Misuse revealed of vomit comet at NASA

Please consider donating to Behind the Black, by giving either a one-time contribution or a regular subscription, as outlined in the tip jar to the right. Your support will allow me to continue covering science and culture as I have for the past twenty years, independent and free from any outside influence.

It appears that, stuck with the “vomit comet” airplane that they no longer had much use for, NASA managers tried to justify its existence and budget by assigning it tasks for which it and its crew were not designed or trained to do.

The unorthodox use of the C-9 aircraft was driven, according to the complaints, by a desire at the high levels of the agency to prove the Vomit Comet was of practical use. Apparently, it didn’t work—the C-9 aircraft program was defunded and shut down in 2014.

Since 1959, NASA has used a variety of aircraft to simulate the weightlessness of space in order to train astronauts and perform basic experiments in zero gravity. From 2005 to 2014, the C-9, built in 1970, became one of NASA’s primary Vomet Comets. According to documents uncovered by Motherboard using the Freedom of Information Act (embedded at the bottom of this article) show that the Vomit Comet was used on at least two occasions for purposes other than simulating space flight, while still labeling the missions “crew training.” In 2013, the agency officially looked into having the plane reclassified to run these types of missions.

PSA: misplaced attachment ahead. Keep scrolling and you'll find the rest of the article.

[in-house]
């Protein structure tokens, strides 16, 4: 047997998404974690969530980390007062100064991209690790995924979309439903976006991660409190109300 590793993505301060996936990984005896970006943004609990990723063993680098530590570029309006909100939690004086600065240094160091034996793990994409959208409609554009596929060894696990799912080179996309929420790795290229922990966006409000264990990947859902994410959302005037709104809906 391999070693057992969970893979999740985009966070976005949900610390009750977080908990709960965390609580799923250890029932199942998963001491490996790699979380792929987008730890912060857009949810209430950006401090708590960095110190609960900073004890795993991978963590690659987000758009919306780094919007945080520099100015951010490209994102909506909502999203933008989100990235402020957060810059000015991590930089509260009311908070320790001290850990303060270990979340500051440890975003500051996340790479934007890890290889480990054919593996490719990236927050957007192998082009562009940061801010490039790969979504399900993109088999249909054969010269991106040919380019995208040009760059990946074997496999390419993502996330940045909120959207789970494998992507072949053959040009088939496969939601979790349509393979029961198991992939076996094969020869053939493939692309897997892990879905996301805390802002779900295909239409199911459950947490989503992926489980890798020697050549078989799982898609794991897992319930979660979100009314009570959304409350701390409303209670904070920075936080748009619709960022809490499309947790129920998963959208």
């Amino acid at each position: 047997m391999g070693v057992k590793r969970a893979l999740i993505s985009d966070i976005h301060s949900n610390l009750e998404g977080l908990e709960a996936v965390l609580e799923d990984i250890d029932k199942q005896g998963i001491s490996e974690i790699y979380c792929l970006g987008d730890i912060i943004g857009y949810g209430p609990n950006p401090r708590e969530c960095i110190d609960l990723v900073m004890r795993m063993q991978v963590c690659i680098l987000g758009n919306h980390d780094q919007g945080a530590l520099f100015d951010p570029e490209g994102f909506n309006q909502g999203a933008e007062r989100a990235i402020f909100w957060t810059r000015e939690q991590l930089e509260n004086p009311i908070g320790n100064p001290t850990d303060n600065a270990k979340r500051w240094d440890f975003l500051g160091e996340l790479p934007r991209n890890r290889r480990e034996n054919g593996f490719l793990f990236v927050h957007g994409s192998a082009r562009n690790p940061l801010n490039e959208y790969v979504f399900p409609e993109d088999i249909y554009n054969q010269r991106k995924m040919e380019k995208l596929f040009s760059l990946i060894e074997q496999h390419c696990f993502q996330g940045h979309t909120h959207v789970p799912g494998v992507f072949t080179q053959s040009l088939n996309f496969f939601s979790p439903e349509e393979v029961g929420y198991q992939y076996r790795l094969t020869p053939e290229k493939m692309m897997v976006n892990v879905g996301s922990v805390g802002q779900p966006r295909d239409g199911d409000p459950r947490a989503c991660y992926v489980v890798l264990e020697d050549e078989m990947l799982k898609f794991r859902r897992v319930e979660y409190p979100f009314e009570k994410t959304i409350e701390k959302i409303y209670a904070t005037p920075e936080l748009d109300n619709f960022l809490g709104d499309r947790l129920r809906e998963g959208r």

In one of these cases, the plane was flown to Greenland without the proper equipment or training for the crew, and experienced what was described by crew as “a near fatal crash.” It didn’t crash, but the crew apparently feared for their lives.

The program was shut down in 2014 with the operations handed over to private companies. Now if NASA needs to train astronauts, they simply hire these companies, which make the bulk of their money flying private missions, something NASA wasn’t allowed to do.


  • PeterF

    Would flying parabolic arcs for the sole purpose of photographing a large breasted female (wearing clothes) in micro gravity be considered “misuse”?
    I can demonstrate the same effect in a swimming pool (minus the clothing).
    As I said before, “Whats the point”? (If I’m not there to enjoy the experience…)
    Seen one, seen em both…

  • Edward

    Fortunately, that photograph was taken using the commercial Zero-G company’s jet, but yes, if NASA had done that, it would have had to charge Sports Illustrated an appropriate price in order for it to not be misuse.

Leave a Reply

Your email address will not be published. Required fields are marked *